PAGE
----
Extra virgin olive oil is better than coconut oil. It is because extra virgin olive oil is rich in polyunsaturated fat, whereas coconut oil contains saturated fat.

Do coconut oil and olive oil help with hair growth?

Yes, both coconut oil and olive oil can help with hair growth and reduce hair damage.

Which oil is best for baby massage – coconut oil or olive oil?

Both the oils are suitable for baby massage. However, the practice of using coconut oil for a baby massage is age-old. On the other hand, olive oil has skin moisturizing properties.

Coconut oil and olive oil – which of the two is better in a keto diet?

Coconut oil is mostly used in many keto recipes. However, extra virgin olive oil can also be a healthy addition to the keto diet.

Coconut oil and olive oil – which of the two is better for weight loss?

Olive oil is better for weight loss compared to coconut oil. Coconut oil has saturated fat, which may trigger weight gain in some.

Key Takeaways

  • Coconut oil contains 92% of saturated fats and can be used for shallow frying. On the other hand, olive oil has high mono and polyunsaturated fatty acids and can be used for sauteing, dressing, and drizzling.
  • Coconut oil can promote skin and hair health and combat many infections, whereas olive oil improves cardiovascular health and lowers blood pressure.
  • Although olive oil is healthier than coconut oil, the latter has a wider variety of applications in cooking.
coconut oil vs olive oil

Image: Stable Diffusion/StyleCraze Design Team

Which oil is the best for you? Find out in this video as we compare coconut oil and olive oil and see which one is healthier and more beneficial for your diet.

Personal Experience: Source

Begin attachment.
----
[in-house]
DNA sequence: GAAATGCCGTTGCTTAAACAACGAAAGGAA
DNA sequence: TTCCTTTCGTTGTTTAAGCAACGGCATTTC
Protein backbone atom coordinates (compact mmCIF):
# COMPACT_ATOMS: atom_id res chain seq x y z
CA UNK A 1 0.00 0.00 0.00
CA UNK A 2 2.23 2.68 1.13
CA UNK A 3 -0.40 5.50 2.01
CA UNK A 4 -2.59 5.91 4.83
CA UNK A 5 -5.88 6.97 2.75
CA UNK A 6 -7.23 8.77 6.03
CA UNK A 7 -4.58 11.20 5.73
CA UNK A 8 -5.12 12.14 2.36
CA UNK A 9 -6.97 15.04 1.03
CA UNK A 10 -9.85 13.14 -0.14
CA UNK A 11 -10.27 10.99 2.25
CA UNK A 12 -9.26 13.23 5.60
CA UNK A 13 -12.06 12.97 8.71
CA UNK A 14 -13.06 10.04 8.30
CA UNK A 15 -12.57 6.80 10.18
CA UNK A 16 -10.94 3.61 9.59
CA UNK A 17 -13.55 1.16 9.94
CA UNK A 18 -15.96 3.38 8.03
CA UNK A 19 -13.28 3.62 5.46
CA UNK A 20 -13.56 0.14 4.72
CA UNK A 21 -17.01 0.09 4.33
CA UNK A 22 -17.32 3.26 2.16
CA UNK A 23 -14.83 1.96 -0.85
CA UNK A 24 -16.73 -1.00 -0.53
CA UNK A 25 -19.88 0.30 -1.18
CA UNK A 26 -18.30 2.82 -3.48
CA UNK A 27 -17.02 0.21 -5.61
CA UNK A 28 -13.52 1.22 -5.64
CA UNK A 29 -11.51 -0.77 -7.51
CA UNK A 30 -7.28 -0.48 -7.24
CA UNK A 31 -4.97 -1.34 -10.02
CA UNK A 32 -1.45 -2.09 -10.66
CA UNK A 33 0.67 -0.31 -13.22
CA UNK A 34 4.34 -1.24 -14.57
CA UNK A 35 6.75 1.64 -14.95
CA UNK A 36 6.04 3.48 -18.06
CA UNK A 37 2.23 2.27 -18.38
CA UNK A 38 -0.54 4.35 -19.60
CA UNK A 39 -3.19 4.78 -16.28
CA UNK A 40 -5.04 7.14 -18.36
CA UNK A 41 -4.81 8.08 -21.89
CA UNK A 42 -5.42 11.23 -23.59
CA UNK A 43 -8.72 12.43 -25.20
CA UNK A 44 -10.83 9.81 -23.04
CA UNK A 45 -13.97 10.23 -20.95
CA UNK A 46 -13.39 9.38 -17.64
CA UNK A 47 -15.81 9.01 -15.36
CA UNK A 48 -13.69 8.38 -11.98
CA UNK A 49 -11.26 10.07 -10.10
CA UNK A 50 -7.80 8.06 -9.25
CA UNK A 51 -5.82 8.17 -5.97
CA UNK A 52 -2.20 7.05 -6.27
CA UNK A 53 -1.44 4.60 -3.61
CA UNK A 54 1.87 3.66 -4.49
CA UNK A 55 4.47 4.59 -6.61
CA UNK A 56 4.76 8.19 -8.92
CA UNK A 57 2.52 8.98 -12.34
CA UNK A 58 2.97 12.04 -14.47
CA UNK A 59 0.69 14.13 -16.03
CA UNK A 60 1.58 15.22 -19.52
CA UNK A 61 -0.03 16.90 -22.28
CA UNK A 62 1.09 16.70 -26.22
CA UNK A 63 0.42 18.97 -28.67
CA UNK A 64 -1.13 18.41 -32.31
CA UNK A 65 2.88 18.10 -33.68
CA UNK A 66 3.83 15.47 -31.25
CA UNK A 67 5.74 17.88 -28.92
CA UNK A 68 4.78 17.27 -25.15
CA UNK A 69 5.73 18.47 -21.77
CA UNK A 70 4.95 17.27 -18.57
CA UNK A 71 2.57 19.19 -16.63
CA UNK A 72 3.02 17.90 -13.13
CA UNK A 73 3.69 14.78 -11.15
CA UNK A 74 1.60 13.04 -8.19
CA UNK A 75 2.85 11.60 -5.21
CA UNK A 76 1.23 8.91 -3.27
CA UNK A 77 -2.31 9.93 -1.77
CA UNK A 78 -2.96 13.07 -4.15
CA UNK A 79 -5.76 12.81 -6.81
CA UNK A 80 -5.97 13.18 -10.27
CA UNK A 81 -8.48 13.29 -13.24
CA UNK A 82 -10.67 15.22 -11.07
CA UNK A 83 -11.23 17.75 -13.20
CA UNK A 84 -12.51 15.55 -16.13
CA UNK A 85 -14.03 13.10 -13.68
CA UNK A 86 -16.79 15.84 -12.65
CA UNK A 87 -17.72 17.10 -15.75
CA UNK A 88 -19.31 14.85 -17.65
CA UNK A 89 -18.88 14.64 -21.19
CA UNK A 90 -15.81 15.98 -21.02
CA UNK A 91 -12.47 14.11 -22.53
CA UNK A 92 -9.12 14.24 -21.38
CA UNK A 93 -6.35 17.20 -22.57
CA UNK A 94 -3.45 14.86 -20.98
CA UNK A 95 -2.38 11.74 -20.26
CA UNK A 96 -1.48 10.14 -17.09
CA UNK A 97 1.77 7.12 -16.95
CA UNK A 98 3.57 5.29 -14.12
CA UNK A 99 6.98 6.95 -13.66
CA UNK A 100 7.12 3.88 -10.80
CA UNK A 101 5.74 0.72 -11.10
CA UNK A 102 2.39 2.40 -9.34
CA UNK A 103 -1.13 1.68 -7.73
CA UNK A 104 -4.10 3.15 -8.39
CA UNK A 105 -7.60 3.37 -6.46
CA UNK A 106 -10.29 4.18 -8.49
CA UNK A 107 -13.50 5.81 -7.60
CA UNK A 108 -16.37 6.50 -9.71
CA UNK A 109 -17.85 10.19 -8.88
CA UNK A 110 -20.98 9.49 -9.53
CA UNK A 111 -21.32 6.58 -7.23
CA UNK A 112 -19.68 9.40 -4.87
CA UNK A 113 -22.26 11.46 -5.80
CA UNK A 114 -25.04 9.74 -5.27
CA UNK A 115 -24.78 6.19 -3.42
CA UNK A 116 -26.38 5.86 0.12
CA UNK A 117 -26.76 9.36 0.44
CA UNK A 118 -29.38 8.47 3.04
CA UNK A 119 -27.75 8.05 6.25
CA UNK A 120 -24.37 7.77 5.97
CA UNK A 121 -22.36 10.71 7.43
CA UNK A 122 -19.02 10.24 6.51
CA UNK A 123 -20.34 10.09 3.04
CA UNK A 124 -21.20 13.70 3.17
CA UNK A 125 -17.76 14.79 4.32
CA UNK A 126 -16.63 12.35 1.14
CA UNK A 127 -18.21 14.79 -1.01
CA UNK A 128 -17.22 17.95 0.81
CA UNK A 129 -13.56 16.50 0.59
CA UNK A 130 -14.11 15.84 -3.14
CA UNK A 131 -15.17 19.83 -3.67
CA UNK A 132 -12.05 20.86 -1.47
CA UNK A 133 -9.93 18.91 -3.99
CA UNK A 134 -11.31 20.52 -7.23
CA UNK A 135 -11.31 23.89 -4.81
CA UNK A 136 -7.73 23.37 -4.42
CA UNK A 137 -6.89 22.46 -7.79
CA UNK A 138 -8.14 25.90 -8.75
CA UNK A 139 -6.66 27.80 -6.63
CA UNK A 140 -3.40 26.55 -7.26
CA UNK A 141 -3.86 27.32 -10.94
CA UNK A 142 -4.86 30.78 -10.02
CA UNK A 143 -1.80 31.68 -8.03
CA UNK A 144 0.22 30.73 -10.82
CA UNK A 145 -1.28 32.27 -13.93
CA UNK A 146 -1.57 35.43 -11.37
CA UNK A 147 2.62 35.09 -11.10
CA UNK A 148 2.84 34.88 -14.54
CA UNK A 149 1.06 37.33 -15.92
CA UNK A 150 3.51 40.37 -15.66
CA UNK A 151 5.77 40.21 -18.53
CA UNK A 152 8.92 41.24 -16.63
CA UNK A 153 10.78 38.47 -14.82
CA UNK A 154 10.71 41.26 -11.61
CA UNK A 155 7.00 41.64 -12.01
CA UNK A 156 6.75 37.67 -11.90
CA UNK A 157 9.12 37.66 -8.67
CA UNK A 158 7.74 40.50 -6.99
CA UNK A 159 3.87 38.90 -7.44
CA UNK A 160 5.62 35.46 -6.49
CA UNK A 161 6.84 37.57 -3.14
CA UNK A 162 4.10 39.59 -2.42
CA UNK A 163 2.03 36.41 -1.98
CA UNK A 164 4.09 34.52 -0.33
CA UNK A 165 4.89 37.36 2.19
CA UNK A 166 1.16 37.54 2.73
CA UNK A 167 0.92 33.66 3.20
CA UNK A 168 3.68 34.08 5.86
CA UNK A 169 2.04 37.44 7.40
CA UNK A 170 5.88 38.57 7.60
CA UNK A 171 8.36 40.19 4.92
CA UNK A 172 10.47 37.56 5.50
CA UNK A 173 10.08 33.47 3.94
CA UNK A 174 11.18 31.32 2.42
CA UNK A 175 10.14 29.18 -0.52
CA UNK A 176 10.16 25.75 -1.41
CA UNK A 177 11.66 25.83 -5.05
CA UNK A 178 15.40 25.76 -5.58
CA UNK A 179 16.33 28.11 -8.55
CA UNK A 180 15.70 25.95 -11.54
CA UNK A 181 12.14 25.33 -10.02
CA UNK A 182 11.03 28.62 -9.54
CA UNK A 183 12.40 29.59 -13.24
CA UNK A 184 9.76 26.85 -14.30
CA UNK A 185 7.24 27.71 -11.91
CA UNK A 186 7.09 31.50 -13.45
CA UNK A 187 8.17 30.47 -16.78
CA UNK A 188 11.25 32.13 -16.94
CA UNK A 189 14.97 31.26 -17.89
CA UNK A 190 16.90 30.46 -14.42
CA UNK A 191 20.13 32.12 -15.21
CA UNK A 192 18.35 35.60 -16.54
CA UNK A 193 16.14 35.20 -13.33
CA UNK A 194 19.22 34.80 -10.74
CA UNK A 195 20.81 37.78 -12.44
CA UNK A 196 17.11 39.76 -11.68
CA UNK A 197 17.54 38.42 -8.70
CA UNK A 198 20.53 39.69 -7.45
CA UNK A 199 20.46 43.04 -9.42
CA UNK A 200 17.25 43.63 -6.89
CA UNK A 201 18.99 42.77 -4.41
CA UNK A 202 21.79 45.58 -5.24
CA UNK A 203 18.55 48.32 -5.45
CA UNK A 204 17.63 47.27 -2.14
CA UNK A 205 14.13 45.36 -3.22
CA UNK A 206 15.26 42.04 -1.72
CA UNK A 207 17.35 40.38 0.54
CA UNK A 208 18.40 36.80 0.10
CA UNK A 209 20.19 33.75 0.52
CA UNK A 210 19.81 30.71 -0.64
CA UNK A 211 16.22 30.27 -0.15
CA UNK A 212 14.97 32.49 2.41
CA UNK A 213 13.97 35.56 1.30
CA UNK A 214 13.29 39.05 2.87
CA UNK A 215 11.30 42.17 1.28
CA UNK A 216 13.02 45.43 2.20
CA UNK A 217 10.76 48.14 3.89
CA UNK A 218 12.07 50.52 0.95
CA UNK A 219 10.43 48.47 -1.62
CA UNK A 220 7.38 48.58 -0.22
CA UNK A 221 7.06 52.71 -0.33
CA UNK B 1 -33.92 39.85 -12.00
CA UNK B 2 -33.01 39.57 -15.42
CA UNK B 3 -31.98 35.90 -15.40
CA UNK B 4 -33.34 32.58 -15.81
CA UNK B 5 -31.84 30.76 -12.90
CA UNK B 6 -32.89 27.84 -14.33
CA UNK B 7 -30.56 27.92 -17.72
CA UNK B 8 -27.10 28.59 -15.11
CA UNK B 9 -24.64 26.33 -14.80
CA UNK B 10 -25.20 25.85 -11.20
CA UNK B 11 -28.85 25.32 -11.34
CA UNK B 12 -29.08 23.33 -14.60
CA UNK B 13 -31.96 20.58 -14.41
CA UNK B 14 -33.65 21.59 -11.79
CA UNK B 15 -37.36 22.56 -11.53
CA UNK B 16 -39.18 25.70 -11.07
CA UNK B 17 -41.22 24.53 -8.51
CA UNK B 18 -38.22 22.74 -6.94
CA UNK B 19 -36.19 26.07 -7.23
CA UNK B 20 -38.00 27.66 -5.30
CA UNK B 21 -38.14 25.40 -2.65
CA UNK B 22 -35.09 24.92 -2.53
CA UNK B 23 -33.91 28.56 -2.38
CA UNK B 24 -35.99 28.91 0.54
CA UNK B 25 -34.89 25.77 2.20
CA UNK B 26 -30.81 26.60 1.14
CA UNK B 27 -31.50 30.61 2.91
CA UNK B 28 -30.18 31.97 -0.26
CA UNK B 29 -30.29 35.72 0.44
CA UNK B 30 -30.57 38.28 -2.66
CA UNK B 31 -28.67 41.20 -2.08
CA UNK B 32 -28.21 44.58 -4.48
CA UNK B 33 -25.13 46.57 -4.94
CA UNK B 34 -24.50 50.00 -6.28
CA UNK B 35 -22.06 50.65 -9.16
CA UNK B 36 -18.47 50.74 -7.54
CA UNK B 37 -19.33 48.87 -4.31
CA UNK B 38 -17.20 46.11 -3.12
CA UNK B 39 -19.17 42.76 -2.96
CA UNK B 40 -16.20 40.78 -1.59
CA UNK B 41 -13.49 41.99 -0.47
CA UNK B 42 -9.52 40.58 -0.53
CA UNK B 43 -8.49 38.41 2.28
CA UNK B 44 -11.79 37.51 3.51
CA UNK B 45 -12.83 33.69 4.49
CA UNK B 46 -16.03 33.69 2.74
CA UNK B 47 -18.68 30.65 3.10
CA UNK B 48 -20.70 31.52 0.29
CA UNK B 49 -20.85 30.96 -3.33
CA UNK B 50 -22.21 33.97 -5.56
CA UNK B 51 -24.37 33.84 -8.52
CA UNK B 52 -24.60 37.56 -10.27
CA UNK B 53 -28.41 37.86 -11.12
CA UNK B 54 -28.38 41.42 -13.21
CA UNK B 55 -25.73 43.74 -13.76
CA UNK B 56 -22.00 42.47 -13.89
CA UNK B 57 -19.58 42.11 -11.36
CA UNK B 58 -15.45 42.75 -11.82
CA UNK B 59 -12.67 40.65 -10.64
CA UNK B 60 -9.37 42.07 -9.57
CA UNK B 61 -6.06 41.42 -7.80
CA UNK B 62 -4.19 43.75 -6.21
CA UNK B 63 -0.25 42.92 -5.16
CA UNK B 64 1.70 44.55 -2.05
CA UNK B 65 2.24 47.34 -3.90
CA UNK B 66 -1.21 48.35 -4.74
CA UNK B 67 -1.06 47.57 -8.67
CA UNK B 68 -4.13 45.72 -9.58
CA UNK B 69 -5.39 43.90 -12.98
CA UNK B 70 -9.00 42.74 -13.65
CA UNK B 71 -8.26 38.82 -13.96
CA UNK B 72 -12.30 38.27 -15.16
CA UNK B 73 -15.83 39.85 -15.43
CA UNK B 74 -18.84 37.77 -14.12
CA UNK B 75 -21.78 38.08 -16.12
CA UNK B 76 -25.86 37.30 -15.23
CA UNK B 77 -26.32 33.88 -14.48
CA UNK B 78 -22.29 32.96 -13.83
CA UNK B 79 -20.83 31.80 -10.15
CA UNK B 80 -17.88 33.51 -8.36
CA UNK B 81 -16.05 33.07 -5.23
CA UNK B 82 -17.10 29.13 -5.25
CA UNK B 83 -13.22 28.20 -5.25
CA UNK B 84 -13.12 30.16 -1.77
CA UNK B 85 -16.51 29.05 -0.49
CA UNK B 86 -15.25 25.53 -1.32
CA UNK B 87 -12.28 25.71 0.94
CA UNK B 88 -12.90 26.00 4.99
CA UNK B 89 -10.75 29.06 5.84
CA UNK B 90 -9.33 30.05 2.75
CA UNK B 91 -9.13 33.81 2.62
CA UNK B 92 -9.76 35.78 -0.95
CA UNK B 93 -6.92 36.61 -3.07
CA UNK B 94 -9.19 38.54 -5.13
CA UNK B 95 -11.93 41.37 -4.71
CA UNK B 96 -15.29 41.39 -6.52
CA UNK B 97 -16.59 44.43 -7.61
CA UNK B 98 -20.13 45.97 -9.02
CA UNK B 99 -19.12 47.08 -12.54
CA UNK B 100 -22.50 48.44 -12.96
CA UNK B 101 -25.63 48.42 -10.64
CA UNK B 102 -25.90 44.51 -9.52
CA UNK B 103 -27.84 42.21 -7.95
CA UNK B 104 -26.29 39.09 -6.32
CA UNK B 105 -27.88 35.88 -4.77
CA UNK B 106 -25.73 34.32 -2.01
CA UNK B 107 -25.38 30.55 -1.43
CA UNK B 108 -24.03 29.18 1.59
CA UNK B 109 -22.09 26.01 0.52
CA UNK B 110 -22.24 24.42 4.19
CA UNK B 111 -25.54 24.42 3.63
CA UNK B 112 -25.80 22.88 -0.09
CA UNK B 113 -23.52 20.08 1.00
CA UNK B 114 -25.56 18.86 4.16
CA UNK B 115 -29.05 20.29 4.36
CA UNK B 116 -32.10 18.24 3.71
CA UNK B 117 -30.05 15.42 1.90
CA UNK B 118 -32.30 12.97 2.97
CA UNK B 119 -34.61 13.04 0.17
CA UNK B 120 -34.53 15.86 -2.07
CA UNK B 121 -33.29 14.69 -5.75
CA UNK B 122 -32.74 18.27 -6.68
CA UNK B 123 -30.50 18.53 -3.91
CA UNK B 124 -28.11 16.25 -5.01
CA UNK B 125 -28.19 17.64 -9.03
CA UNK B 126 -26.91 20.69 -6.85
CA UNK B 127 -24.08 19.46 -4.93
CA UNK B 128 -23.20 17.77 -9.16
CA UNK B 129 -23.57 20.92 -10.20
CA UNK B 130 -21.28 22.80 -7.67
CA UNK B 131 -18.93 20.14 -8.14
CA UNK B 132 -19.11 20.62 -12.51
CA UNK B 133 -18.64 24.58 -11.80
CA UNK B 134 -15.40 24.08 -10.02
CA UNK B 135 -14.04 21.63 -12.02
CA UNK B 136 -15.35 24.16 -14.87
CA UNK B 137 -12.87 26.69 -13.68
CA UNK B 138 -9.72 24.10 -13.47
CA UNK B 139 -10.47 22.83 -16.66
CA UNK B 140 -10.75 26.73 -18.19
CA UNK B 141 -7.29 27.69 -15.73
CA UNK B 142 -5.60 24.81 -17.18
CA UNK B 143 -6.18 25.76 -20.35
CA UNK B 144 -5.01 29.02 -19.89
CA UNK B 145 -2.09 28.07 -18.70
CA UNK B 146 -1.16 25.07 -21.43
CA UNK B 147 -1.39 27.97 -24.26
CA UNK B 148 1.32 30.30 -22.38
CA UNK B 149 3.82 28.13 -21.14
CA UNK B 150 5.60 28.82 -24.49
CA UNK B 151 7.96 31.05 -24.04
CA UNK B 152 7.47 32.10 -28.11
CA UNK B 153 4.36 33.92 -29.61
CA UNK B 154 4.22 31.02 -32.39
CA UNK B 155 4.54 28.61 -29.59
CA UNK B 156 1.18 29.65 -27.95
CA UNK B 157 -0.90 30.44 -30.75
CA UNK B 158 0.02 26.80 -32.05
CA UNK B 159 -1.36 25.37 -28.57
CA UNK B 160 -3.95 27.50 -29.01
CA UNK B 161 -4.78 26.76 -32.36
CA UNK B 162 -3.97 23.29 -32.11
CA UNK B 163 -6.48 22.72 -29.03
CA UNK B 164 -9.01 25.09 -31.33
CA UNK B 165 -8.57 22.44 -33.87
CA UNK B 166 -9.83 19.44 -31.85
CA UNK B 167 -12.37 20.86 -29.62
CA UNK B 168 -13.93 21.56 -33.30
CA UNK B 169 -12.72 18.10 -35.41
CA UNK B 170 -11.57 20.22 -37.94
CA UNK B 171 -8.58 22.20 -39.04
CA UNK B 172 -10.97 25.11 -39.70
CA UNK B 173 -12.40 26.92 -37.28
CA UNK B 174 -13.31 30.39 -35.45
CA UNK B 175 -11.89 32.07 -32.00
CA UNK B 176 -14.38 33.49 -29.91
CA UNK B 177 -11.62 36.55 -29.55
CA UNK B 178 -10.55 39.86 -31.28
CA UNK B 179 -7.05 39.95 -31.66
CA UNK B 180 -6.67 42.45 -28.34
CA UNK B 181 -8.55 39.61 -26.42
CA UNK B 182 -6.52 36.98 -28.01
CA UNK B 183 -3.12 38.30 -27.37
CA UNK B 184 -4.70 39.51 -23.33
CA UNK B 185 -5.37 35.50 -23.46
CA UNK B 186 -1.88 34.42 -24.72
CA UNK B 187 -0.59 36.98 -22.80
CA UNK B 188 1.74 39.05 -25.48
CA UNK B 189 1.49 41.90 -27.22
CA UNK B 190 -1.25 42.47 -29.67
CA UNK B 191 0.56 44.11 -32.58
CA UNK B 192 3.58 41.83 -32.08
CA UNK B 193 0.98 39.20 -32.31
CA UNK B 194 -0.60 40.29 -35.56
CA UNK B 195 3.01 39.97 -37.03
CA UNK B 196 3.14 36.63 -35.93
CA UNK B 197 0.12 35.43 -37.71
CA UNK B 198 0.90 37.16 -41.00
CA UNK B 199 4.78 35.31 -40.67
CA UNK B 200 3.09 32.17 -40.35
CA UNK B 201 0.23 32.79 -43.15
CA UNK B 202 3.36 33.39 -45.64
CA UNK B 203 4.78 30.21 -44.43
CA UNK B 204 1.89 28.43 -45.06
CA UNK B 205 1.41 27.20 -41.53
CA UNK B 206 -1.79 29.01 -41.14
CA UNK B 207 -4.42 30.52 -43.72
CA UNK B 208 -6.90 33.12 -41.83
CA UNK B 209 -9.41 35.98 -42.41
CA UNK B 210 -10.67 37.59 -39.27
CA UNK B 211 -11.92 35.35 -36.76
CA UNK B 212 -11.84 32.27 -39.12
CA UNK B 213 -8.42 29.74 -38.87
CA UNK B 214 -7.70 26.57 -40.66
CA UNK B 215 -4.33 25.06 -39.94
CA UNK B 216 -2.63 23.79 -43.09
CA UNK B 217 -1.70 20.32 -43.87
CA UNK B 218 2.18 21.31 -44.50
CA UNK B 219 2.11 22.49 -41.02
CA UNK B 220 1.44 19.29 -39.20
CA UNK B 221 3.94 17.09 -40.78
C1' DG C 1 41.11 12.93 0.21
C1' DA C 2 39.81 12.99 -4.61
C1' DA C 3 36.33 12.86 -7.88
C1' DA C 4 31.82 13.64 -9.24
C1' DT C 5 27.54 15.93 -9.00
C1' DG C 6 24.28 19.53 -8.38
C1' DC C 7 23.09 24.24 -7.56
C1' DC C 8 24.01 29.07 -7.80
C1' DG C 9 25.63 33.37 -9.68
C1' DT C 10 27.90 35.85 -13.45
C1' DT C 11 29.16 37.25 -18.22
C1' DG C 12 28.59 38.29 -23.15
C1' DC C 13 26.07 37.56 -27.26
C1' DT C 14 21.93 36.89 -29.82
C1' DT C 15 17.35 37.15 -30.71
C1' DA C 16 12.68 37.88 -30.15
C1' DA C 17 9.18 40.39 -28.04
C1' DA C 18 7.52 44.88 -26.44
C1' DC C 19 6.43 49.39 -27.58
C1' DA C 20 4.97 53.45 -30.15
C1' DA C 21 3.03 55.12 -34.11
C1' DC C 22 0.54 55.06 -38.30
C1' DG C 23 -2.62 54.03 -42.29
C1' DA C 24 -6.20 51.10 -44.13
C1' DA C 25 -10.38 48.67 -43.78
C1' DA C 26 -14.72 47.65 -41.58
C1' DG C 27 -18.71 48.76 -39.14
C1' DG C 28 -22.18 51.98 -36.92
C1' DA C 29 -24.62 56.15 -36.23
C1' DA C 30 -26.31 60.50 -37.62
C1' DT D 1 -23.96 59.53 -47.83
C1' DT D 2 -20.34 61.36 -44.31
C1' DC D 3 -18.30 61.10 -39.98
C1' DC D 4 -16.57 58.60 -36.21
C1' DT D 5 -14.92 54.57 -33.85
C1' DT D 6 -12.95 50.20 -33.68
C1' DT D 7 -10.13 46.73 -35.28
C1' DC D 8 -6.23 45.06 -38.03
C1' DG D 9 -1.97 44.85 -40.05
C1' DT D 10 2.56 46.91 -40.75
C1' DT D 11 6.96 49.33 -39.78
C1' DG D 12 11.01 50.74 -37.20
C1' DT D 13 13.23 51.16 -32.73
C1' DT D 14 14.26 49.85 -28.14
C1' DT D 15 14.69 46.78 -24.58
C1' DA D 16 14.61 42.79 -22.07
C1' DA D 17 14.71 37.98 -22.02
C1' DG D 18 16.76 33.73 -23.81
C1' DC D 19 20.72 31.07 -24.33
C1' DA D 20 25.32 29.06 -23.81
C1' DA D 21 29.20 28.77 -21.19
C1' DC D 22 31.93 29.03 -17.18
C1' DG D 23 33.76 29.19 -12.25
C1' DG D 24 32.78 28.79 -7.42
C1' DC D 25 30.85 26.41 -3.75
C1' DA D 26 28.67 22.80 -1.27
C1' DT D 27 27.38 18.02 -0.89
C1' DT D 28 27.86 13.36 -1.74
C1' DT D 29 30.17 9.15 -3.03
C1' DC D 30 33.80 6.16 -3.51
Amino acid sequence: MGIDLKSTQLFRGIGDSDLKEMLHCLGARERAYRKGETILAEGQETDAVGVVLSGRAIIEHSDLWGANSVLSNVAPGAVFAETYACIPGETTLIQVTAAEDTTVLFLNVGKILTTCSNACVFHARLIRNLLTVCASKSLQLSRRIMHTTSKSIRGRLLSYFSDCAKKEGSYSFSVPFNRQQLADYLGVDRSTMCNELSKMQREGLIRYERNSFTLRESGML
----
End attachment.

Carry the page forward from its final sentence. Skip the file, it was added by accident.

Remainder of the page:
Articles on StyleCraze are backed by verified information from peer-reviewed and academic research papers, reputed organizations, research institutions, and medical associations to ensure accuracy and relevance. Read our editorial policy to learn more.

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  8. Physicochemical properties antioxidant capacities and metal contents of virgin coconut oil produced by wet and dry processes
  9. Antioxidants in Extra Virgin Olive Oil and Table Olives: Connections between Agriculture and Processing for Health Choices
  10. In vitro anti-inflammatory and skin protective properties of Virgin coconut oil
  11. Molecular mechanisms of inflammation. Anti-inflammatory benefits of virgin olive oil and the phenolic compound oleocanthal
  12. Antimicrobial effects of virgin coconut oil and its medium-chain fatty acids on Clostridium difficile
  13. Measuring the Antimicrobial Activity of Lauric Acid against Various Bacteria in Human Gut Microbiota Using a New Method
  14. In vitro antimicrobial properties of coconut oil on Candida species in Ibadan Nigeria
  15. Antibacterial Activity of Three Extra Virgin Olive Oils of the Campania Region Southern Italy Related to Their Polyphenol Content and Composition
  16. Antifungal Activity of Cinnamon Oil and Olive Oil against Candida Spp. Isolated from Blood Stream Infections
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  18. The Comparative Antimicrobial Effect of Activated Virgin Coconut Oil (AVCO) and Virgin Coconut Oil (VCO) against Dental Caries-Related Pathogens
  19. Comparative Evaluation of Antiplaque Efficacy of Coconut Oil Pulling and a Placebo Among Dental College Students: A Randomized Controlled Trial
  20. Olive Oil Polyphenols Decrease Blood Pressure and Improve Endothelial Function in Young Women with Mild Hypertension
  21. Oleic acid content is responsible for the reduction in blood pressure induced by olive oil
  22. Virgin olive oil reduces blood pressure in hypertensive elderly subjects
  23. Coconut oil and palm oil’s role in nutrition health and national development: A review